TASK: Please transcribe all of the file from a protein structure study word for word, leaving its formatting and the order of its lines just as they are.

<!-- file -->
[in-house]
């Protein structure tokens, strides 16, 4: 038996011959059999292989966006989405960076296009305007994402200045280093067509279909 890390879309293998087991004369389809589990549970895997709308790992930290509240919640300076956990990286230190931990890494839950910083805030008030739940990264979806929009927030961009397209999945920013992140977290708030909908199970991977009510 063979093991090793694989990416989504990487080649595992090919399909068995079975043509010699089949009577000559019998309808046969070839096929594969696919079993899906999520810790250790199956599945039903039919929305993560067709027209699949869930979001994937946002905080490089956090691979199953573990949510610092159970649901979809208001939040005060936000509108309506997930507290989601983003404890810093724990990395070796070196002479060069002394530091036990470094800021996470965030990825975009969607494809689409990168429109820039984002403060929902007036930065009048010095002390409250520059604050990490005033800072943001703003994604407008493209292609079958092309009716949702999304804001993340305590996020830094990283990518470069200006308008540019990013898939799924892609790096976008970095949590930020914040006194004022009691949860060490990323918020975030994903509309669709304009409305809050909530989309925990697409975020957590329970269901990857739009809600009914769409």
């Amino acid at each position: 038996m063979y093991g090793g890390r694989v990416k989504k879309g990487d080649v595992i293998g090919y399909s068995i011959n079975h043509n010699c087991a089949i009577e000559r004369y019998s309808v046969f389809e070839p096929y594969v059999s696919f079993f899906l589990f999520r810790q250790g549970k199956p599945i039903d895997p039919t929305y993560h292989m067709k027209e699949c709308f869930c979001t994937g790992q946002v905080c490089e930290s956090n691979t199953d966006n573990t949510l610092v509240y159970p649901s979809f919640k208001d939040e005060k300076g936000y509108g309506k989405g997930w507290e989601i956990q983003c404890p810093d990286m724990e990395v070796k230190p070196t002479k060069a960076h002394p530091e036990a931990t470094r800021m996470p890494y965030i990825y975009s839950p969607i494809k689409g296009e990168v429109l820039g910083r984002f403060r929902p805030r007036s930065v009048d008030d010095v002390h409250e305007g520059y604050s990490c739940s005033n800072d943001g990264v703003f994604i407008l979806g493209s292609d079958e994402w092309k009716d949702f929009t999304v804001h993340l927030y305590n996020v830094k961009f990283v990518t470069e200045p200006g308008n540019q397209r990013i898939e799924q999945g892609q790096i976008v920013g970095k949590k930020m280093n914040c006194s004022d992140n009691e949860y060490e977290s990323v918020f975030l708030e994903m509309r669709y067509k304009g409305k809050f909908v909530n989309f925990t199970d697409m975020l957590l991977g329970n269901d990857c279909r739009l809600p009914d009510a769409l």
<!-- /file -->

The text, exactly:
[in-house]
């Protein structure tokens, strides 16, 4: 038996011959059999292989966006989405960076296009305007994402200045280093067509279909 890390879309293998087991004369389809589990549970895997709308790992930290509240919640300076956990990286230190931990890494839950910083805030008030739940990264979806929009927030961009397209999945920013992140977290708030909908199970991977009510 063979093991090793694989990416989504990487080649595992090919399909068995079975043509010699089949009577000559019998309808046969070839096929594969696919079993899906999520810790250790199956599945039903039919929305993560067709027209699949869930979001994937946002905080490089956090691979199953573990949510610092159970649901979809208001939040005060936000509108309506997930507290989601983003404890810093724990990395070796070196002479060069002394530091036990470094800021996470965030990825975009969607494809689409990168429109820039984002403060929902007036930065009048010095002390409250520059604050990490005033800072943001703003994604407008493209292609079958092309009716949702999304804001993340305590996020830094990283990518470069200006308008540019990013898939799924892609790096976008970095949590930020914040006194004022009691949860060490990323918020975030994903509309669709304009409305809050909530989309925990697409975020957590329970269901990857739009809600009914769409």
């Amino acid at each position: 038996m063979y093991g090793g890390r694989v990416k989504k879309g990487d080649v595992i293998g090919y399909s068995i011959n079975h043509n010699c087991a089949i009577e000559r004369y019998s309808v046969f389809e070839p096929y594969v059999s696919f079993f899906l589990f999520r810790q250790g549970k199956p599945i039903d895997p039919t929305y993560h292989m067709k027209e699949c709308f869930c979001t994937g790992q946002v905080c490089e930290s956090n691979t199953d966006n573990t949510l610092v509240y159970p649901s979809f919640k208001d939040e005060k300076g936000y509108g309506k989405g997930w507290e989601i956990q983003c404890p810093d990286m724990e990395v070796k230190p070196t002479k060069a960076h002394p530091e036990a931990t470094r800021m996470p890494y965030i990825y975009s839950p969607i494809k689409g296009e990168v429109l820039g910083r984002f403060r929902p805030r007036s930065v009048d008030d010095v002390h409250e305007g520059y604050s990490c739940s005033n800072d943001g990264v703003f994604i407008l979806g493209s292609d079958e994402w092309k009716d949702f929009t999304v804001h993340l927030y305590n996020v830094k961009f990283v990518t470069e200045p200006g308008n540019q397209r990013i898939e799924q999945g892609q790096i976008v920013g970095k949590k930020m280093n914040c006194s004022d992140n009691e949860y060490e977290s990323v918020f975030l708030e994903m509309r669709y067509k304009g409305k809050f909908v909530n989309f925990t199970d697409m975020l957590l991977g329970n269901d990857c279909r739009l809600p009914d009510a769409l």